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The Economy

The Economy

The Economy

What influence does money have in the world?

  • Half the world, nearly 3,000,000,000 people live on less than $2 dollars a day. (United Nations)
  • Less than 1% of what the world spends every year on weapons is all that was needed to put every child into school by the year 2000 and yet it didn’t happen. (New Internationalist)
  • 20% of the population in the developed nations, consume 86% of the worlds goods. (UN Development Programme)

The Reality:

The world is ‘controlled’ by an economic system based on financial currency. ‘We created this system’. We think of ourselves as an intelligent species, and yet we have created an economic system that enslaves us and forces us ‘to work for a living’. Why? Is it intelligent to create a system that forces you to ‘work for a living’? To make matters worse, the current system is also a ‘competitive’ system.

“He is rich or poor according to what he is, not according to what he has.” – Henry Ward Beecher

In a competitive system, there are winners – but there are also losers. And countries, corporates and individuals do not like to lose. So this system inevitably leads to greed, financial corruption, economic exploitation, distrust, resentment and so many other negative psychological effects in the world. It has also had a very destructive effect on the world’s environment.

Is it possible to construct a wiser, more positive and intelligent world…a world that allows us to truly ‘live and enjoy life’?

The Psychological issues:

This financial system ‘encourages’ greed in humanity. It encourages people to make unintelligent decisions which they would otherwise NOT make if you take the ‘financial’ element out of the decision process. For example, would some governments and corporate companies be so keen to push genetically modified foods into the world markets if there were ‘no’ financial gains involved? Extremely unlikely as there is nothing wrong with the food we grow today. It does not need to be genetically modified.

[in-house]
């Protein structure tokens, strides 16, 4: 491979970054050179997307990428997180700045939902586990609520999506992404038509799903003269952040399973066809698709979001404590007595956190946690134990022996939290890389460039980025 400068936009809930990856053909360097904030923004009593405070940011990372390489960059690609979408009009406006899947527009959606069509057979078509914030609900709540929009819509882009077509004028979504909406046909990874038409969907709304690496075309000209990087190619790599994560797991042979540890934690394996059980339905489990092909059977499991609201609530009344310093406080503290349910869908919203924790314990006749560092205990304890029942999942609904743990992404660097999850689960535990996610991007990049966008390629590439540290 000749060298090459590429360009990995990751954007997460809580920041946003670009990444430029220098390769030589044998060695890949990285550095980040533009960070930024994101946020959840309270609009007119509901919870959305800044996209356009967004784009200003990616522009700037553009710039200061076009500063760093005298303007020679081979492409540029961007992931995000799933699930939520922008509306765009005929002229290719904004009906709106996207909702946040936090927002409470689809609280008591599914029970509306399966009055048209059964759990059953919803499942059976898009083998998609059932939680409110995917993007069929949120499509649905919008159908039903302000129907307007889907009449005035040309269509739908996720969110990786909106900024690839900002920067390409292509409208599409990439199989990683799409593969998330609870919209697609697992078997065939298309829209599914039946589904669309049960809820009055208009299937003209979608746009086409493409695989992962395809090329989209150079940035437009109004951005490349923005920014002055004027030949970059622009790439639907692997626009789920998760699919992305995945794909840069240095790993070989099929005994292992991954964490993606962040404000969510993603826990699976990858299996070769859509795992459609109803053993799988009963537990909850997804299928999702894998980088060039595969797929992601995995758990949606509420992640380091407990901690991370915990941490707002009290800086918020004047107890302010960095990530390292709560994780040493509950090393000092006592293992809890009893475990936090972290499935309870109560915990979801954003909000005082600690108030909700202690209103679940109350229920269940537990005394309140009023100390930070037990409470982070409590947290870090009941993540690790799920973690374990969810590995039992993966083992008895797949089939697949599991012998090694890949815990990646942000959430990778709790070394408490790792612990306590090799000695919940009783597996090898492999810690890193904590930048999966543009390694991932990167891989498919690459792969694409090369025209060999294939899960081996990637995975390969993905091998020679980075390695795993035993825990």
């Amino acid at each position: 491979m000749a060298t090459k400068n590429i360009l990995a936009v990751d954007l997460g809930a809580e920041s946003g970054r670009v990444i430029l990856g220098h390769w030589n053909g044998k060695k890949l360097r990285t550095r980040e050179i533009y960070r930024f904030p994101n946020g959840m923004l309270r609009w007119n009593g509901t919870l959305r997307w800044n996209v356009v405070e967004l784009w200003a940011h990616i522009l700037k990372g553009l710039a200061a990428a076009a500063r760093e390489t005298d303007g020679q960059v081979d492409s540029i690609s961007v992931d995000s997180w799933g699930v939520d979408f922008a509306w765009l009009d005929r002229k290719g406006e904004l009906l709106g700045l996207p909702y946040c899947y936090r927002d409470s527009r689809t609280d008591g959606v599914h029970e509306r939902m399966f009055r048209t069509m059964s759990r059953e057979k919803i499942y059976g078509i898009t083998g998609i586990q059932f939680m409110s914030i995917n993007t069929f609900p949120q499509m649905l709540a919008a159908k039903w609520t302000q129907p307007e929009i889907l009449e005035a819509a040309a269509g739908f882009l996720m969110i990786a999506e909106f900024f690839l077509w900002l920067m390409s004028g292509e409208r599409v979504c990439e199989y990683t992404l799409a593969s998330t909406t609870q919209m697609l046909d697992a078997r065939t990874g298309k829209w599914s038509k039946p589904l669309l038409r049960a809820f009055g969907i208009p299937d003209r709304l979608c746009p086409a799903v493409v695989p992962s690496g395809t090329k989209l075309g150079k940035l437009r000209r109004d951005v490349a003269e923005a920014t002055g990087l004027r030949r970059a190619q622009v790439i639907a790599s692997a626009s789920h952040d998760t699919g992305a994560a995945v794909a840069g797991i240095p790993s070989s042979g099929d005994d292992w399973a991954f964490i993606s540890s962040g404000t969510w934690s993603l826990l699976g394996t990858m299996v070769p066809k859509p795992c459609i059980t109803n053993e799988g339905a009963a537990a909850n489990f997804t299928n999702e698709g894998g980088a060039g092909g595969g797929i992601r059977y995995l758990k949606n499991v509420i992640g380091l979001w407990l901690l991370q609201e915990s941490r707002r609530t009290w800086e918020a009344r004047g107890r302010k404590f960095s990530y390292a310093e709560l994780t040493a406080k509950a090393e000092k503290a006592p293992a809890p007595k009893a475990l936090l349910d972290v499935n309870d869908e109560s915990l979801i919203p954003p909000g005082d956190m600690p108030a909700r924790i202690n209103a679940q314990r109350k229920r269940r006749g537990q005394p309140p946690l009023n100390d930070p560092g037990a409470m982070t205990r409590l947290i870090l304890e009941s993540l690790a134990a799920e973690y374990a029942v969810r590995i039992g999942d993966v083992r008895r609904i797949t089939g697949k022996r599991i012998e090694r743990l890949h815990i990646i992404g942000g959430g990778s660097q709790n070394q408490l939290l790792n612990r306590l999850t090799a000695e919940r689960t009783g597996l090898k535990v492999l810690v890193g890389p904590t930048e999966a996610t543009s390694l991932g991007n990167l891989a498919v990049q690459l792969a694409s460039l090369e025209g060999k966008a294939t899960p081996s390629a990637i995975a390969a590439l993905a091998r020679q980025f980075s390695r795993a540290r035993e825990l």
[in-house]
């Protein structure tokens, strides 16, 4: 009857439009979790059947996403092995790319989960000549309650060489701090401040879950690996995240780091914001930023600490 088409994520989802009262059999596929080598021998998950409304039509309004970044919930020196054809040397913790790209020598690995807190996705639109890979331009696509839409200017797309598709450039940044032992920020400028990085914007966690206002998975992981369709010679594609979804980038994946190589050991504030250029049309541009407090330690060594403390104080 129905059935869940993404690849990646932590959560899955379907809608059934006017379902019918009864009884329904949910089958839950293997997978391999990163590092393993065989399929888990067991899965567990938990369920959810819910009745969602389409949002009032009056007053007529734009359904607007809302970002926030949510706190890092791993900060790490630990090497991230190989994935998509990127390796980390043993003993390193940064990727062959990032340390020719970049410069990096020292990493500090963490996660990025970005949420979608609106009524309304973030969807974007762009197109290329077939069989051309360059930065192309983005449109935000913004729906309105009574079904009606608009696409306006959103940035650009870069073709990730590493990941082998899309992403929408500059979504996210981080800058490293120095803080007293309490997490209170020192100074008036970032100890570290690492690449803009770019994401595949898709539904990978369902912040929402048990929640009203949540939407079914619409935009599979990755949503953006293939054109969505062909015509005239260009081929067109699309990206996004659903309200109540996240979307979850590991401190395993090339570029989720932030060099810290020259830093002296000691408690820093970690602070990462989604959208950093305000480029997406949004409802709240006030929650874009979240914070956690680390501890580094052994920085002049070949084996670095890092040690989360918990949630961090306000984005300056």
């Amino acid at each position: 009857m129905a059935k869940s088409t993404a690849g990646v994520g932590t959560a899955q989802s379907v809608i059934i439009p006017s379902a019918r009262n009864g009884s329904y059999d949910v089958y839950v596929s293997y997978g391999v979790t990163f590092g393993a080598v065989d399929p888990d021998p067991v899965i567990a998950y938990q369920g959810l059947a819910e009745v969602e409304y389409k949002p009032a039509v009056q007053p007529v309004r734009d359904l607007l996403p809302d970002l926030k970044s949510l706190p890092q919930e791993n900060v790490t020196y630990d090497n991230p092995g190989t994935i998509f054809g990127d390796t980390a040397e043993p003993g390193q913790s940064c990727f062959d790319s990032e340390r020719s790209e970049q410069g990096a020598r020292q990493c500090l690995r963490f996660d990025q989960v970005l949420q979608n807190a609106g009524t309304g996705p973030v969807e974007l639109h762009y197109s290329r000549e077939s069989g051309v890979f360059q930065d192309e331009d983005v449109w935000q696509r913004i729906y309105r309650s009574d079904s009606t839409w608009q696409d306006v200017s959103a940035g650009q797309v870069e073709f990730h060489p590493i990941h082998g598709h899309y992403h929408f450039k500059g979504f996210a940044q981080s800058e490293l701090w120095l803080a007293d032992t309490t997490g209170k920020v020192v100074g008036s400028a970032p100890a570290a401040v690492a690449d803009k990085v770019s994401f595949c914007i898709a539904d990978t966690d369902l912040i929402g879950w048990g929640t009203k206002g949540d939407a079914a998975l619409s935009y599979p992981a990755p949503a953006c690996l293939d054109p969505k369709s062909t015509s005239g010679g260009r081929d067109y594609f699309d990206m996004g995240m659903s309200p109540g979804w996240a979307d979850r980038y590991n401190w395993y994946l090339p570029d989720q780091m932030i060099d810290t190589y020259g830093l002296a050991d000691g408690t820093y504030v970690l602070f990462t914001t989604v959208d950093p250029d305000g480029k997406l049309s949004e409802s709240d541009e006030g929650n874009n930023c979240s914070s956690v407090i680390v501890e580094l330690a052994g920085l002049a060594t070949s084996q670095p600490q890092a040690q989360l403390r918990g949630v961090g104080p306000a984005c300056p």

Would countries and governments support the selling of weapons in the world if they did not profit from them? It is more than a bit disconcerting that the 5 permanent member countries on the United Nations Security Council (US, Russia, China, UK, France) that are predominately responsible for maintaining the peace in the world, are also some of the biggest manufacturers and sellers of military weapons in the world!

“The value of a man is in what he gives, not in what he is capable of receiving.” – Albert Einstein

It is also common practice today for company CEO’s to receive huge financial bonuses based on bottom line profit margins of their companies. Has this become a motive that drives some of them to exploit people in poor countries and use them for ‘cheap labour’? By flooding the market with cheaper products, the competitors of these companies also feel forced to resort to similar acts of exploitation in order to compete on an equal basis. So greed and competition only encourages more greed and competitive aggression. These same companies have also been destroying the planet’s rainforests and environment for the same self-centred financial motives.

Clearly you can see that financial profiteering is constantly ‘encouraging people to make very foolish decisions’. The point is, if there was no financial gain involved, would they still make the same greedy self-centred decisions?

I think we can safely say that they would not. There would simply be no point as there would be nothing to gain.

The Wise approach:

Changes in the failing economic system need to be made through the IRG. It is a global system and problem, and as such, requires a globally authoritative solution that binds all countries to the same legal and economic responsibilities.

With the IRG in place, the economic system can be adjusted to ensure that there is more ‘cooperation’ in the world and less ‘competition’. Competition has resulted in great destruction to humanity and to the world’s species and environment. Initially ‘upgrading the economic model’ does not require many changes. It simply requires more focus on ‘ethical and cooperative’ trading practices. This will reverse the destructive patterns of greed and exploitation that have emerged in the world. Companies will be rewarded for ‘contributing towards the well-being of humanity and improving the world’, instead of just focusing on themselves and their profit margins. This is the first stage.

Ultimately if given time, relationships between countries and people will greatly improve. The generations of the future will look back on the past centuries as if they were some sort of delusional nightmare. Eventually society will grow beyond the need for an economic system altogether.

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